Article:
Sunday, May 11, 2003
Dazzling Mother's Day gift
My granddaughter did not spend a dime on her mother for Mother's Day. The Amazing Rosie made a flower of construction paper and pipe cleaners. (Are they ever really used to clean a pipe?) She pasted a gap-toothed picture of herself in the center of the bloom. Rosie knows what her mother loves.
Most of us moms, if we're lucky, have a lopsided ceramic ashtray. Or a cardboard pencil holder. Something fashioned by little hands. I'm not sure we believed our mothers when they said the best present was one we made ourselves. Not until we were on the receiving end.
I also remember my mom saying when I was sick or hurt that she would gladly take my place. Which I also doubted until I leaned over a hospital gurney and watched them stitch up my own daughter. I'd take it without Novocain. With a dull needle. With gratitude.
Lori Porter has watched her daughter struggle for breath since the second they laid Dayla on her stomach in the delivery room. Six days later, the baby girl had her first surgery. Big surgery. She'd been born with multiple heart defects. When she made it to her first birthday, she came back to Cincinnati Children's Hospital for open-heart surgery.
Twelve hours after she was wheeled out of surgery, her little heart stopped beating for a time. Brain damage, Lori and her husband, David, were told. The infant was blind and deaf. They prayed. And Dayla was hooked up to a kind of heart-lung bypass called ECMO (extracorporeal membrane oxygenation). Pulmonary atresia. Tetralogy of Fallot. Lori rattles these terms off matter-of-factly.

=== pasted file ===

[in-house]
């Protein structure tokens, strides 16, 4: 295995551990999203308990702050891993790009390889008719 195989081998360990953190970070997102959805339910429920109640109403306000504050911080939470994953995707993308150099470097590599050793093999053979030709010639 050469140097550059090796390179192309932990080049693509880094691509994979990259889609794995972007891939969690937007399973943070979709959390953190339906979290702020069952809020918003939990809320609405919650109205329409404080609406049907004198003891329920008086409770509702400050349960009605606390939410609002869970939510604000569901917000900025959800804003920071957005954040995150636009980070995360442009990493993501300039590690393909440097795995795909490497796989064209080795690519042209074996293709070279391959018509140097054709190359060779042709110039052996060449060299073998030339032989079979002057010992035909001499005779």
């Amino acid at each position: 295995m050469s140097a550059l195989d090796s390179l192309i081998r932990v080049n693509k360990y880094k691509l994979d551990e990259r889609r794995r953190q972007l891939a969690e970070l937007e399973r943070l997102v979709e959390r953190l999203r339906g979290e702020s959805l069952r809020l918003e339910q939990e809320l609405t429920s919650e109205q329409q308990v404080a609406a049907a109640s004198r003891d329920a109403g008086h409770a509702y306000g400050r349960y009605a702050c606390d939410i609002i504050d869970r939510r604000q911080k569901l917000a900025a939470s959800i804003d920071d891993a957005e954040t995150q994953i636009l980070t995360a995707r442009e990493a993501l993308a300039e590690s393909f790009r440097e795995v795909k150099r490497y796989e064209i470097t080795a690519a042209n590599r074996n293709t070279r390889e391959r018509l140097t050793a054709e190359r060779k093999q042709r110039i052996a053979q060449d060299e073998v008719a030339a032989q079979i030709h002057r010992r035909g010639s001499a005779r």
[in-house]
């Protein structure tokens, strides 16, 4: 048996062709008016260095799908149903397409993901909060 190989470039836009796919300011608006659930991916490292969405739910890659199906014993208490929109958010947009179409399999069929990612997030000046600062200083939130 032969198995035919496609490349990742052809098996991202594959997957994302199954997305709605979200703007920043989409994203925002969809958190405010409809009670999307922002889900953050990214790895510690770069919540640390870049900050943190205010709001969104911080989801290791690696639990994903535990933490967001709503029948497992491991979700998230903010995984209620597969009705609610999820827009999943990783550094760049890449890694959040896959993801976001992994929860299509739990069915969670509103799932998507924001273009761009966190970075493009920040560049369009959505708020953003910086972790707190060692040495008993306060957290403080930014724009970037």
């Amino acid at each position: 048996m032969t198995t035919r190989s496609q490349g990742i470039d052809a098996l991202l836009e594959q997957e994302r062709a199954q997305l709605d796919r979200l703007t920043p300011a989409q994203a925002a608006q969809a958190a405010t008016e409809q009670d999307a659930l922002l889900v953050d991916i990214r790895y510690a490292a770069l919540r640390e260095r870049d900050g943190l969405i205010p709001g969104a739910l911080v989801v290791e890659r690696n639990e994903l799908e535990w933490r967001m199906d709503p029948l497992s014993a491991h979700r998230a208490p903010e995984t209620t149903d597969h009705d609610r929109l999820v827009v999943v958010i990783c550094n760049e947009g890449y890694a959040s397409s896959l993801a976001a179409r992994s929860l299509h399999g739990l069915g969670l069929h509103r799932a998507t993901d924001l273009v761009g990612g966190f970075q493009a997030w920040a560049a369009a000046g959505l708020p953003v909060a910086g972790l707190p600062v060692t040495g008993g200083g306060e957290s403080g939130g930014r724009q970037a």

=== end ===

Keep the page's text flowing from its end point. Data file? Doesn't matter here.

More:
But she stumbles a little when describing the miracle.
"They don't know how she got it back," Lori says. "She just started seeing and hearing again." Pneumonia, medication, some serious scares. And parents who never took things for granted.
"We would cry when we'd see her bending down to pick up a tiny piece of lint off the floor." School, learning to ride a bike.
"Spunky," her mother says.
But then, Dayla ran out of steam. "She was sluggish, tired," Lori says. The Porters thought she'd need a valve replacement and were told instead that she needed a transplant. The wait began in August.
After the child spent two months in the hospital, doctors at The Heart Center at Children's put her on a new drug called milrinone, which allowed her to live with her parents at the nearby Ronald McDonald House. "It gave us some sense of normalcy," Lori says. They made cornbread. Did homework. David drove to and from work in Wilmington - an hour each way if traffic was smooth - to stay with them. They dared to plan a birthday - Dayla's 10th - on Wednesday.
At 10:30 p.m. May 5, they got the call. A heart was available, surgery the next day. "She's sitting up, talking, another miracle," David said Friday.
Dayla knows what her mother loves. She delivered a spectacular gift: A promise to be with her mom today.
And on her birthday. And the day after. And the day after that.
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